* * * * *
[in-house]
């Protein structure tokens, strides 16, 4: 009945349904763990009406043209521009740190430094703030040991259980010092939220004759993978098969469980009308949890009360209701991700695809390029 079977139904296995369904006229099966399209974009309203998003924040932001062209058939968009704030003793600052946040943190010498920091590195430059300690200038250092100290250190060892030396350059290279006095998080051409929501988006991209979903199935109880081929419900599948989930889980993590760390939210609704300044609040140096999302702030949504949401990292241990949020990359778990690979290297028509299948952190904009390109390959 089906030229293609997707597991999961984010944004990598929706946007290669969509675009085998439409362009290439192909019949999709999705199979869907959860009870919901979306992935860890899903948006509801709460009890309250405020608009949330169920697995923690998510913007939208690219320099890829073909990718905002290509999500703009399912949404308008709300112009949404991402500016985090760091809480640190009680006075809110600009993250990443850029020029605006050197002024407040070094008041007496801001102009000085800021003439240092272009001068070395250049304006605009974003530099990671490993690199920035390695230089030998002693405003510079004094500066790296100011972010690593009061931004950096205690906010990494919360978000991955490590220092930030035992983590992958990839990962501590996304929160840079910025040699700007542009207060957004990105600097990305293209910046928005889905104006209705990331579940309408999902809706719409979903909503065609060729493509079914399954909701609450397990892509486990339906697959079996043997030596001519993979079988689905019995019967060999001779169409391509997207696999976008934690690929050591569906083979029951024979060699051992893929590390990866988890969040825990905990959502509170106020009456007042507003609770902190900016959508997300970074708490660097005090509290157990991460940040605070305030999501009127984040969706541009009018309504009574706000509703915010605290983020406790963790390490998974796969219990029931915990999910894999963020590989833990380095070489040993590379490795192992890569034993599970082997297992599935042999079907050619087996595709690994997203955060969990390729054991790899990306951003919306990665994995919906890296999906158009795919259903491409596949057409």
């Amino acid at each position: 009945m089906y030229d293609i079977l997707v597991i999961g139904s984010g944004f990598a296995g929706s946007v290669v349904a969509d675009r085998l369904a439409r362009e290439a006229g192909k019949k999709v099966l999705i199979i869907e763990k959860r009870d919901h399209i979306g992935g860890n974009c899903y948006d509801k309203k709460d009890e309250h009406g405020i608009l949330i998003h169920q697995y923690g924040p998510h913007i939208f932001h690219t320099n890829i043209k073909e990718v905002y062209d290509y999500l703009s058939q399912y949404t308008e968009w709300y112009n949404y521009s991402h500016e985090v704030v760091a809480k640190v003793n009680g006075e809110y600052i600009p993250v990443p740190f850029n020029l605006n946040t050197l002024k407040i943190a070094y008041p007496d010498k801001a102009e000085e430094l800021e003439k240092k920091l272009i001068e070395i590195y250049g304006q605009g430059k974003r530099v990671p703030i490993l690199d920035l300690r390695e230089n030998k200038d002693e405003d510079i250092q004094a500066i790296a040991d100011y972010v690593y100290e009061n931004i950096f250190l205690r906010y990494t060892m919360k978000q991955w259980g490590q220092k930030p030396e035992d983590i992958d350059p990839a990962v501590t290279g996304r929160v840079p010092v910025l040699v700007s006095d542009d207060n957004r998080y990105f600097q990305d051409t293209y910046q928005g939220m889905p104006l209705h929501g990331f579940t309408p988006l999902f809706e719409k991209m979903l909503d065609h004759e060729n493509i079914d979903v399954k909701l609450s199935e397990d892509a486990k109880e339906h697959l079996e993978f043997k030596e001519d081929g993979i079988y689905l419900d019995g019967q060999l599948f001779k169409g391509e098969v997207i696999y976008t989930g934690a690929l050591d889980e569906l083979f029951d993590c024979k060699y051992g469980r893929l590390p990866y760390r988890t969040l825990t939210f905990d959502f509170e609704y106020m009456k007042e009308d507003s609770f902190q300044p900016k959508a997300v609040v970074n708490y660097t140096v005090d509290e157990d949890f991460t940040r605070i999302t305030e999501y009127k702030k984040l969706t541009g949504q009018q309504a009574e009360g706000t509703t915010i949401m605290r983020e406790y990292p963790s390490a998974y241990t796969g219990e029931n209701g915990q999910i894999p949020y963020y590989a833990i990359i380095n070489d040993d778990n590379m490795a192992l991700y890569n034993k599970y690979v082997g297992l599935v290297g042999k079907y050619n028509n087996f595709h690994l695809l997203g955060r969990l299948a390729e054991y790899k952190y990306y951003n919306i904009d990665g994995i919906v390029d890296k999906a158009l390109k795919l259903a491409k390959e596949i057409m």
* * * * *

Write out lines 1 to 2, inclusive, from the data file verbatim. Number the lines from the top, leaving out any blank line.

[in-house]
């Protein structure tokens, strides 16, 4: 009945349904763990009406043209521009740190430094703030040991259980010092939220004759993978098969469980009308949890009360209701991700695809390029 079977139904296995369904006229099966399209974009309203998003924040932001062209058939968009704030003793600052946040943190010498920091590195430059300690200038250092100290250190060892030396350059290279006095998080051409929501988006991209979903199935109880081929419900599948989930889980993590760390939210609704300044609040140096999302702030949504949401990292241990949020990359778990690979290297028509299948952190904009390109390959 089906030229293609997707597991999961984010944004990598929706946007290669969509675009085998439409362009290439192909019949999709999705199979869907959860009870919901979306992935860890899903948006509801709460009890309250405020608009949330169920697995923690998510913007939208690219320099890829073909990718905002290509999500703009399912949404308008709300112009949404991402500016985090760091809480640190009680006075809110600009993250990443850029020029605006050197002024407040070094008041007496801001102009000085800021003439240092272009001068070395250049304006605009974003530099990671490993690199920035390695230089030998002693405003510079004094500066790296100011972010690593009061931004950096205690906010990494919360978000991955490590220092930030035992983590992958990839990962501590996304929160840079910025040699700007542009207060957004990105600097990305293209910046928005889905104006209705990331579940309408999902809706719409979903909503065609060729493509079914399954909701609450397990892509486990339906697959079996043997030596001519993979079988689905019995019967060999001779169409391509997207696999976008934690690929050591569906083979029951024979060699051992893929590390990866988890969040825990905990959502509170106020009456007042507003609770902190900016959508997300970074708490660097005090509290157990991460940040605070305030999501009127984040969706541009009018309504009574706000509703915010605290983020406790963790390490998974796969219990029931915990999910894999963020590989833990380095070489040993590379490795192992890569034993599970082997297992599935042999079907050619087996595709690994997203955060969990390729054991790899990306951003919306990665994995919906890296999906158009795919259903491409596949057409």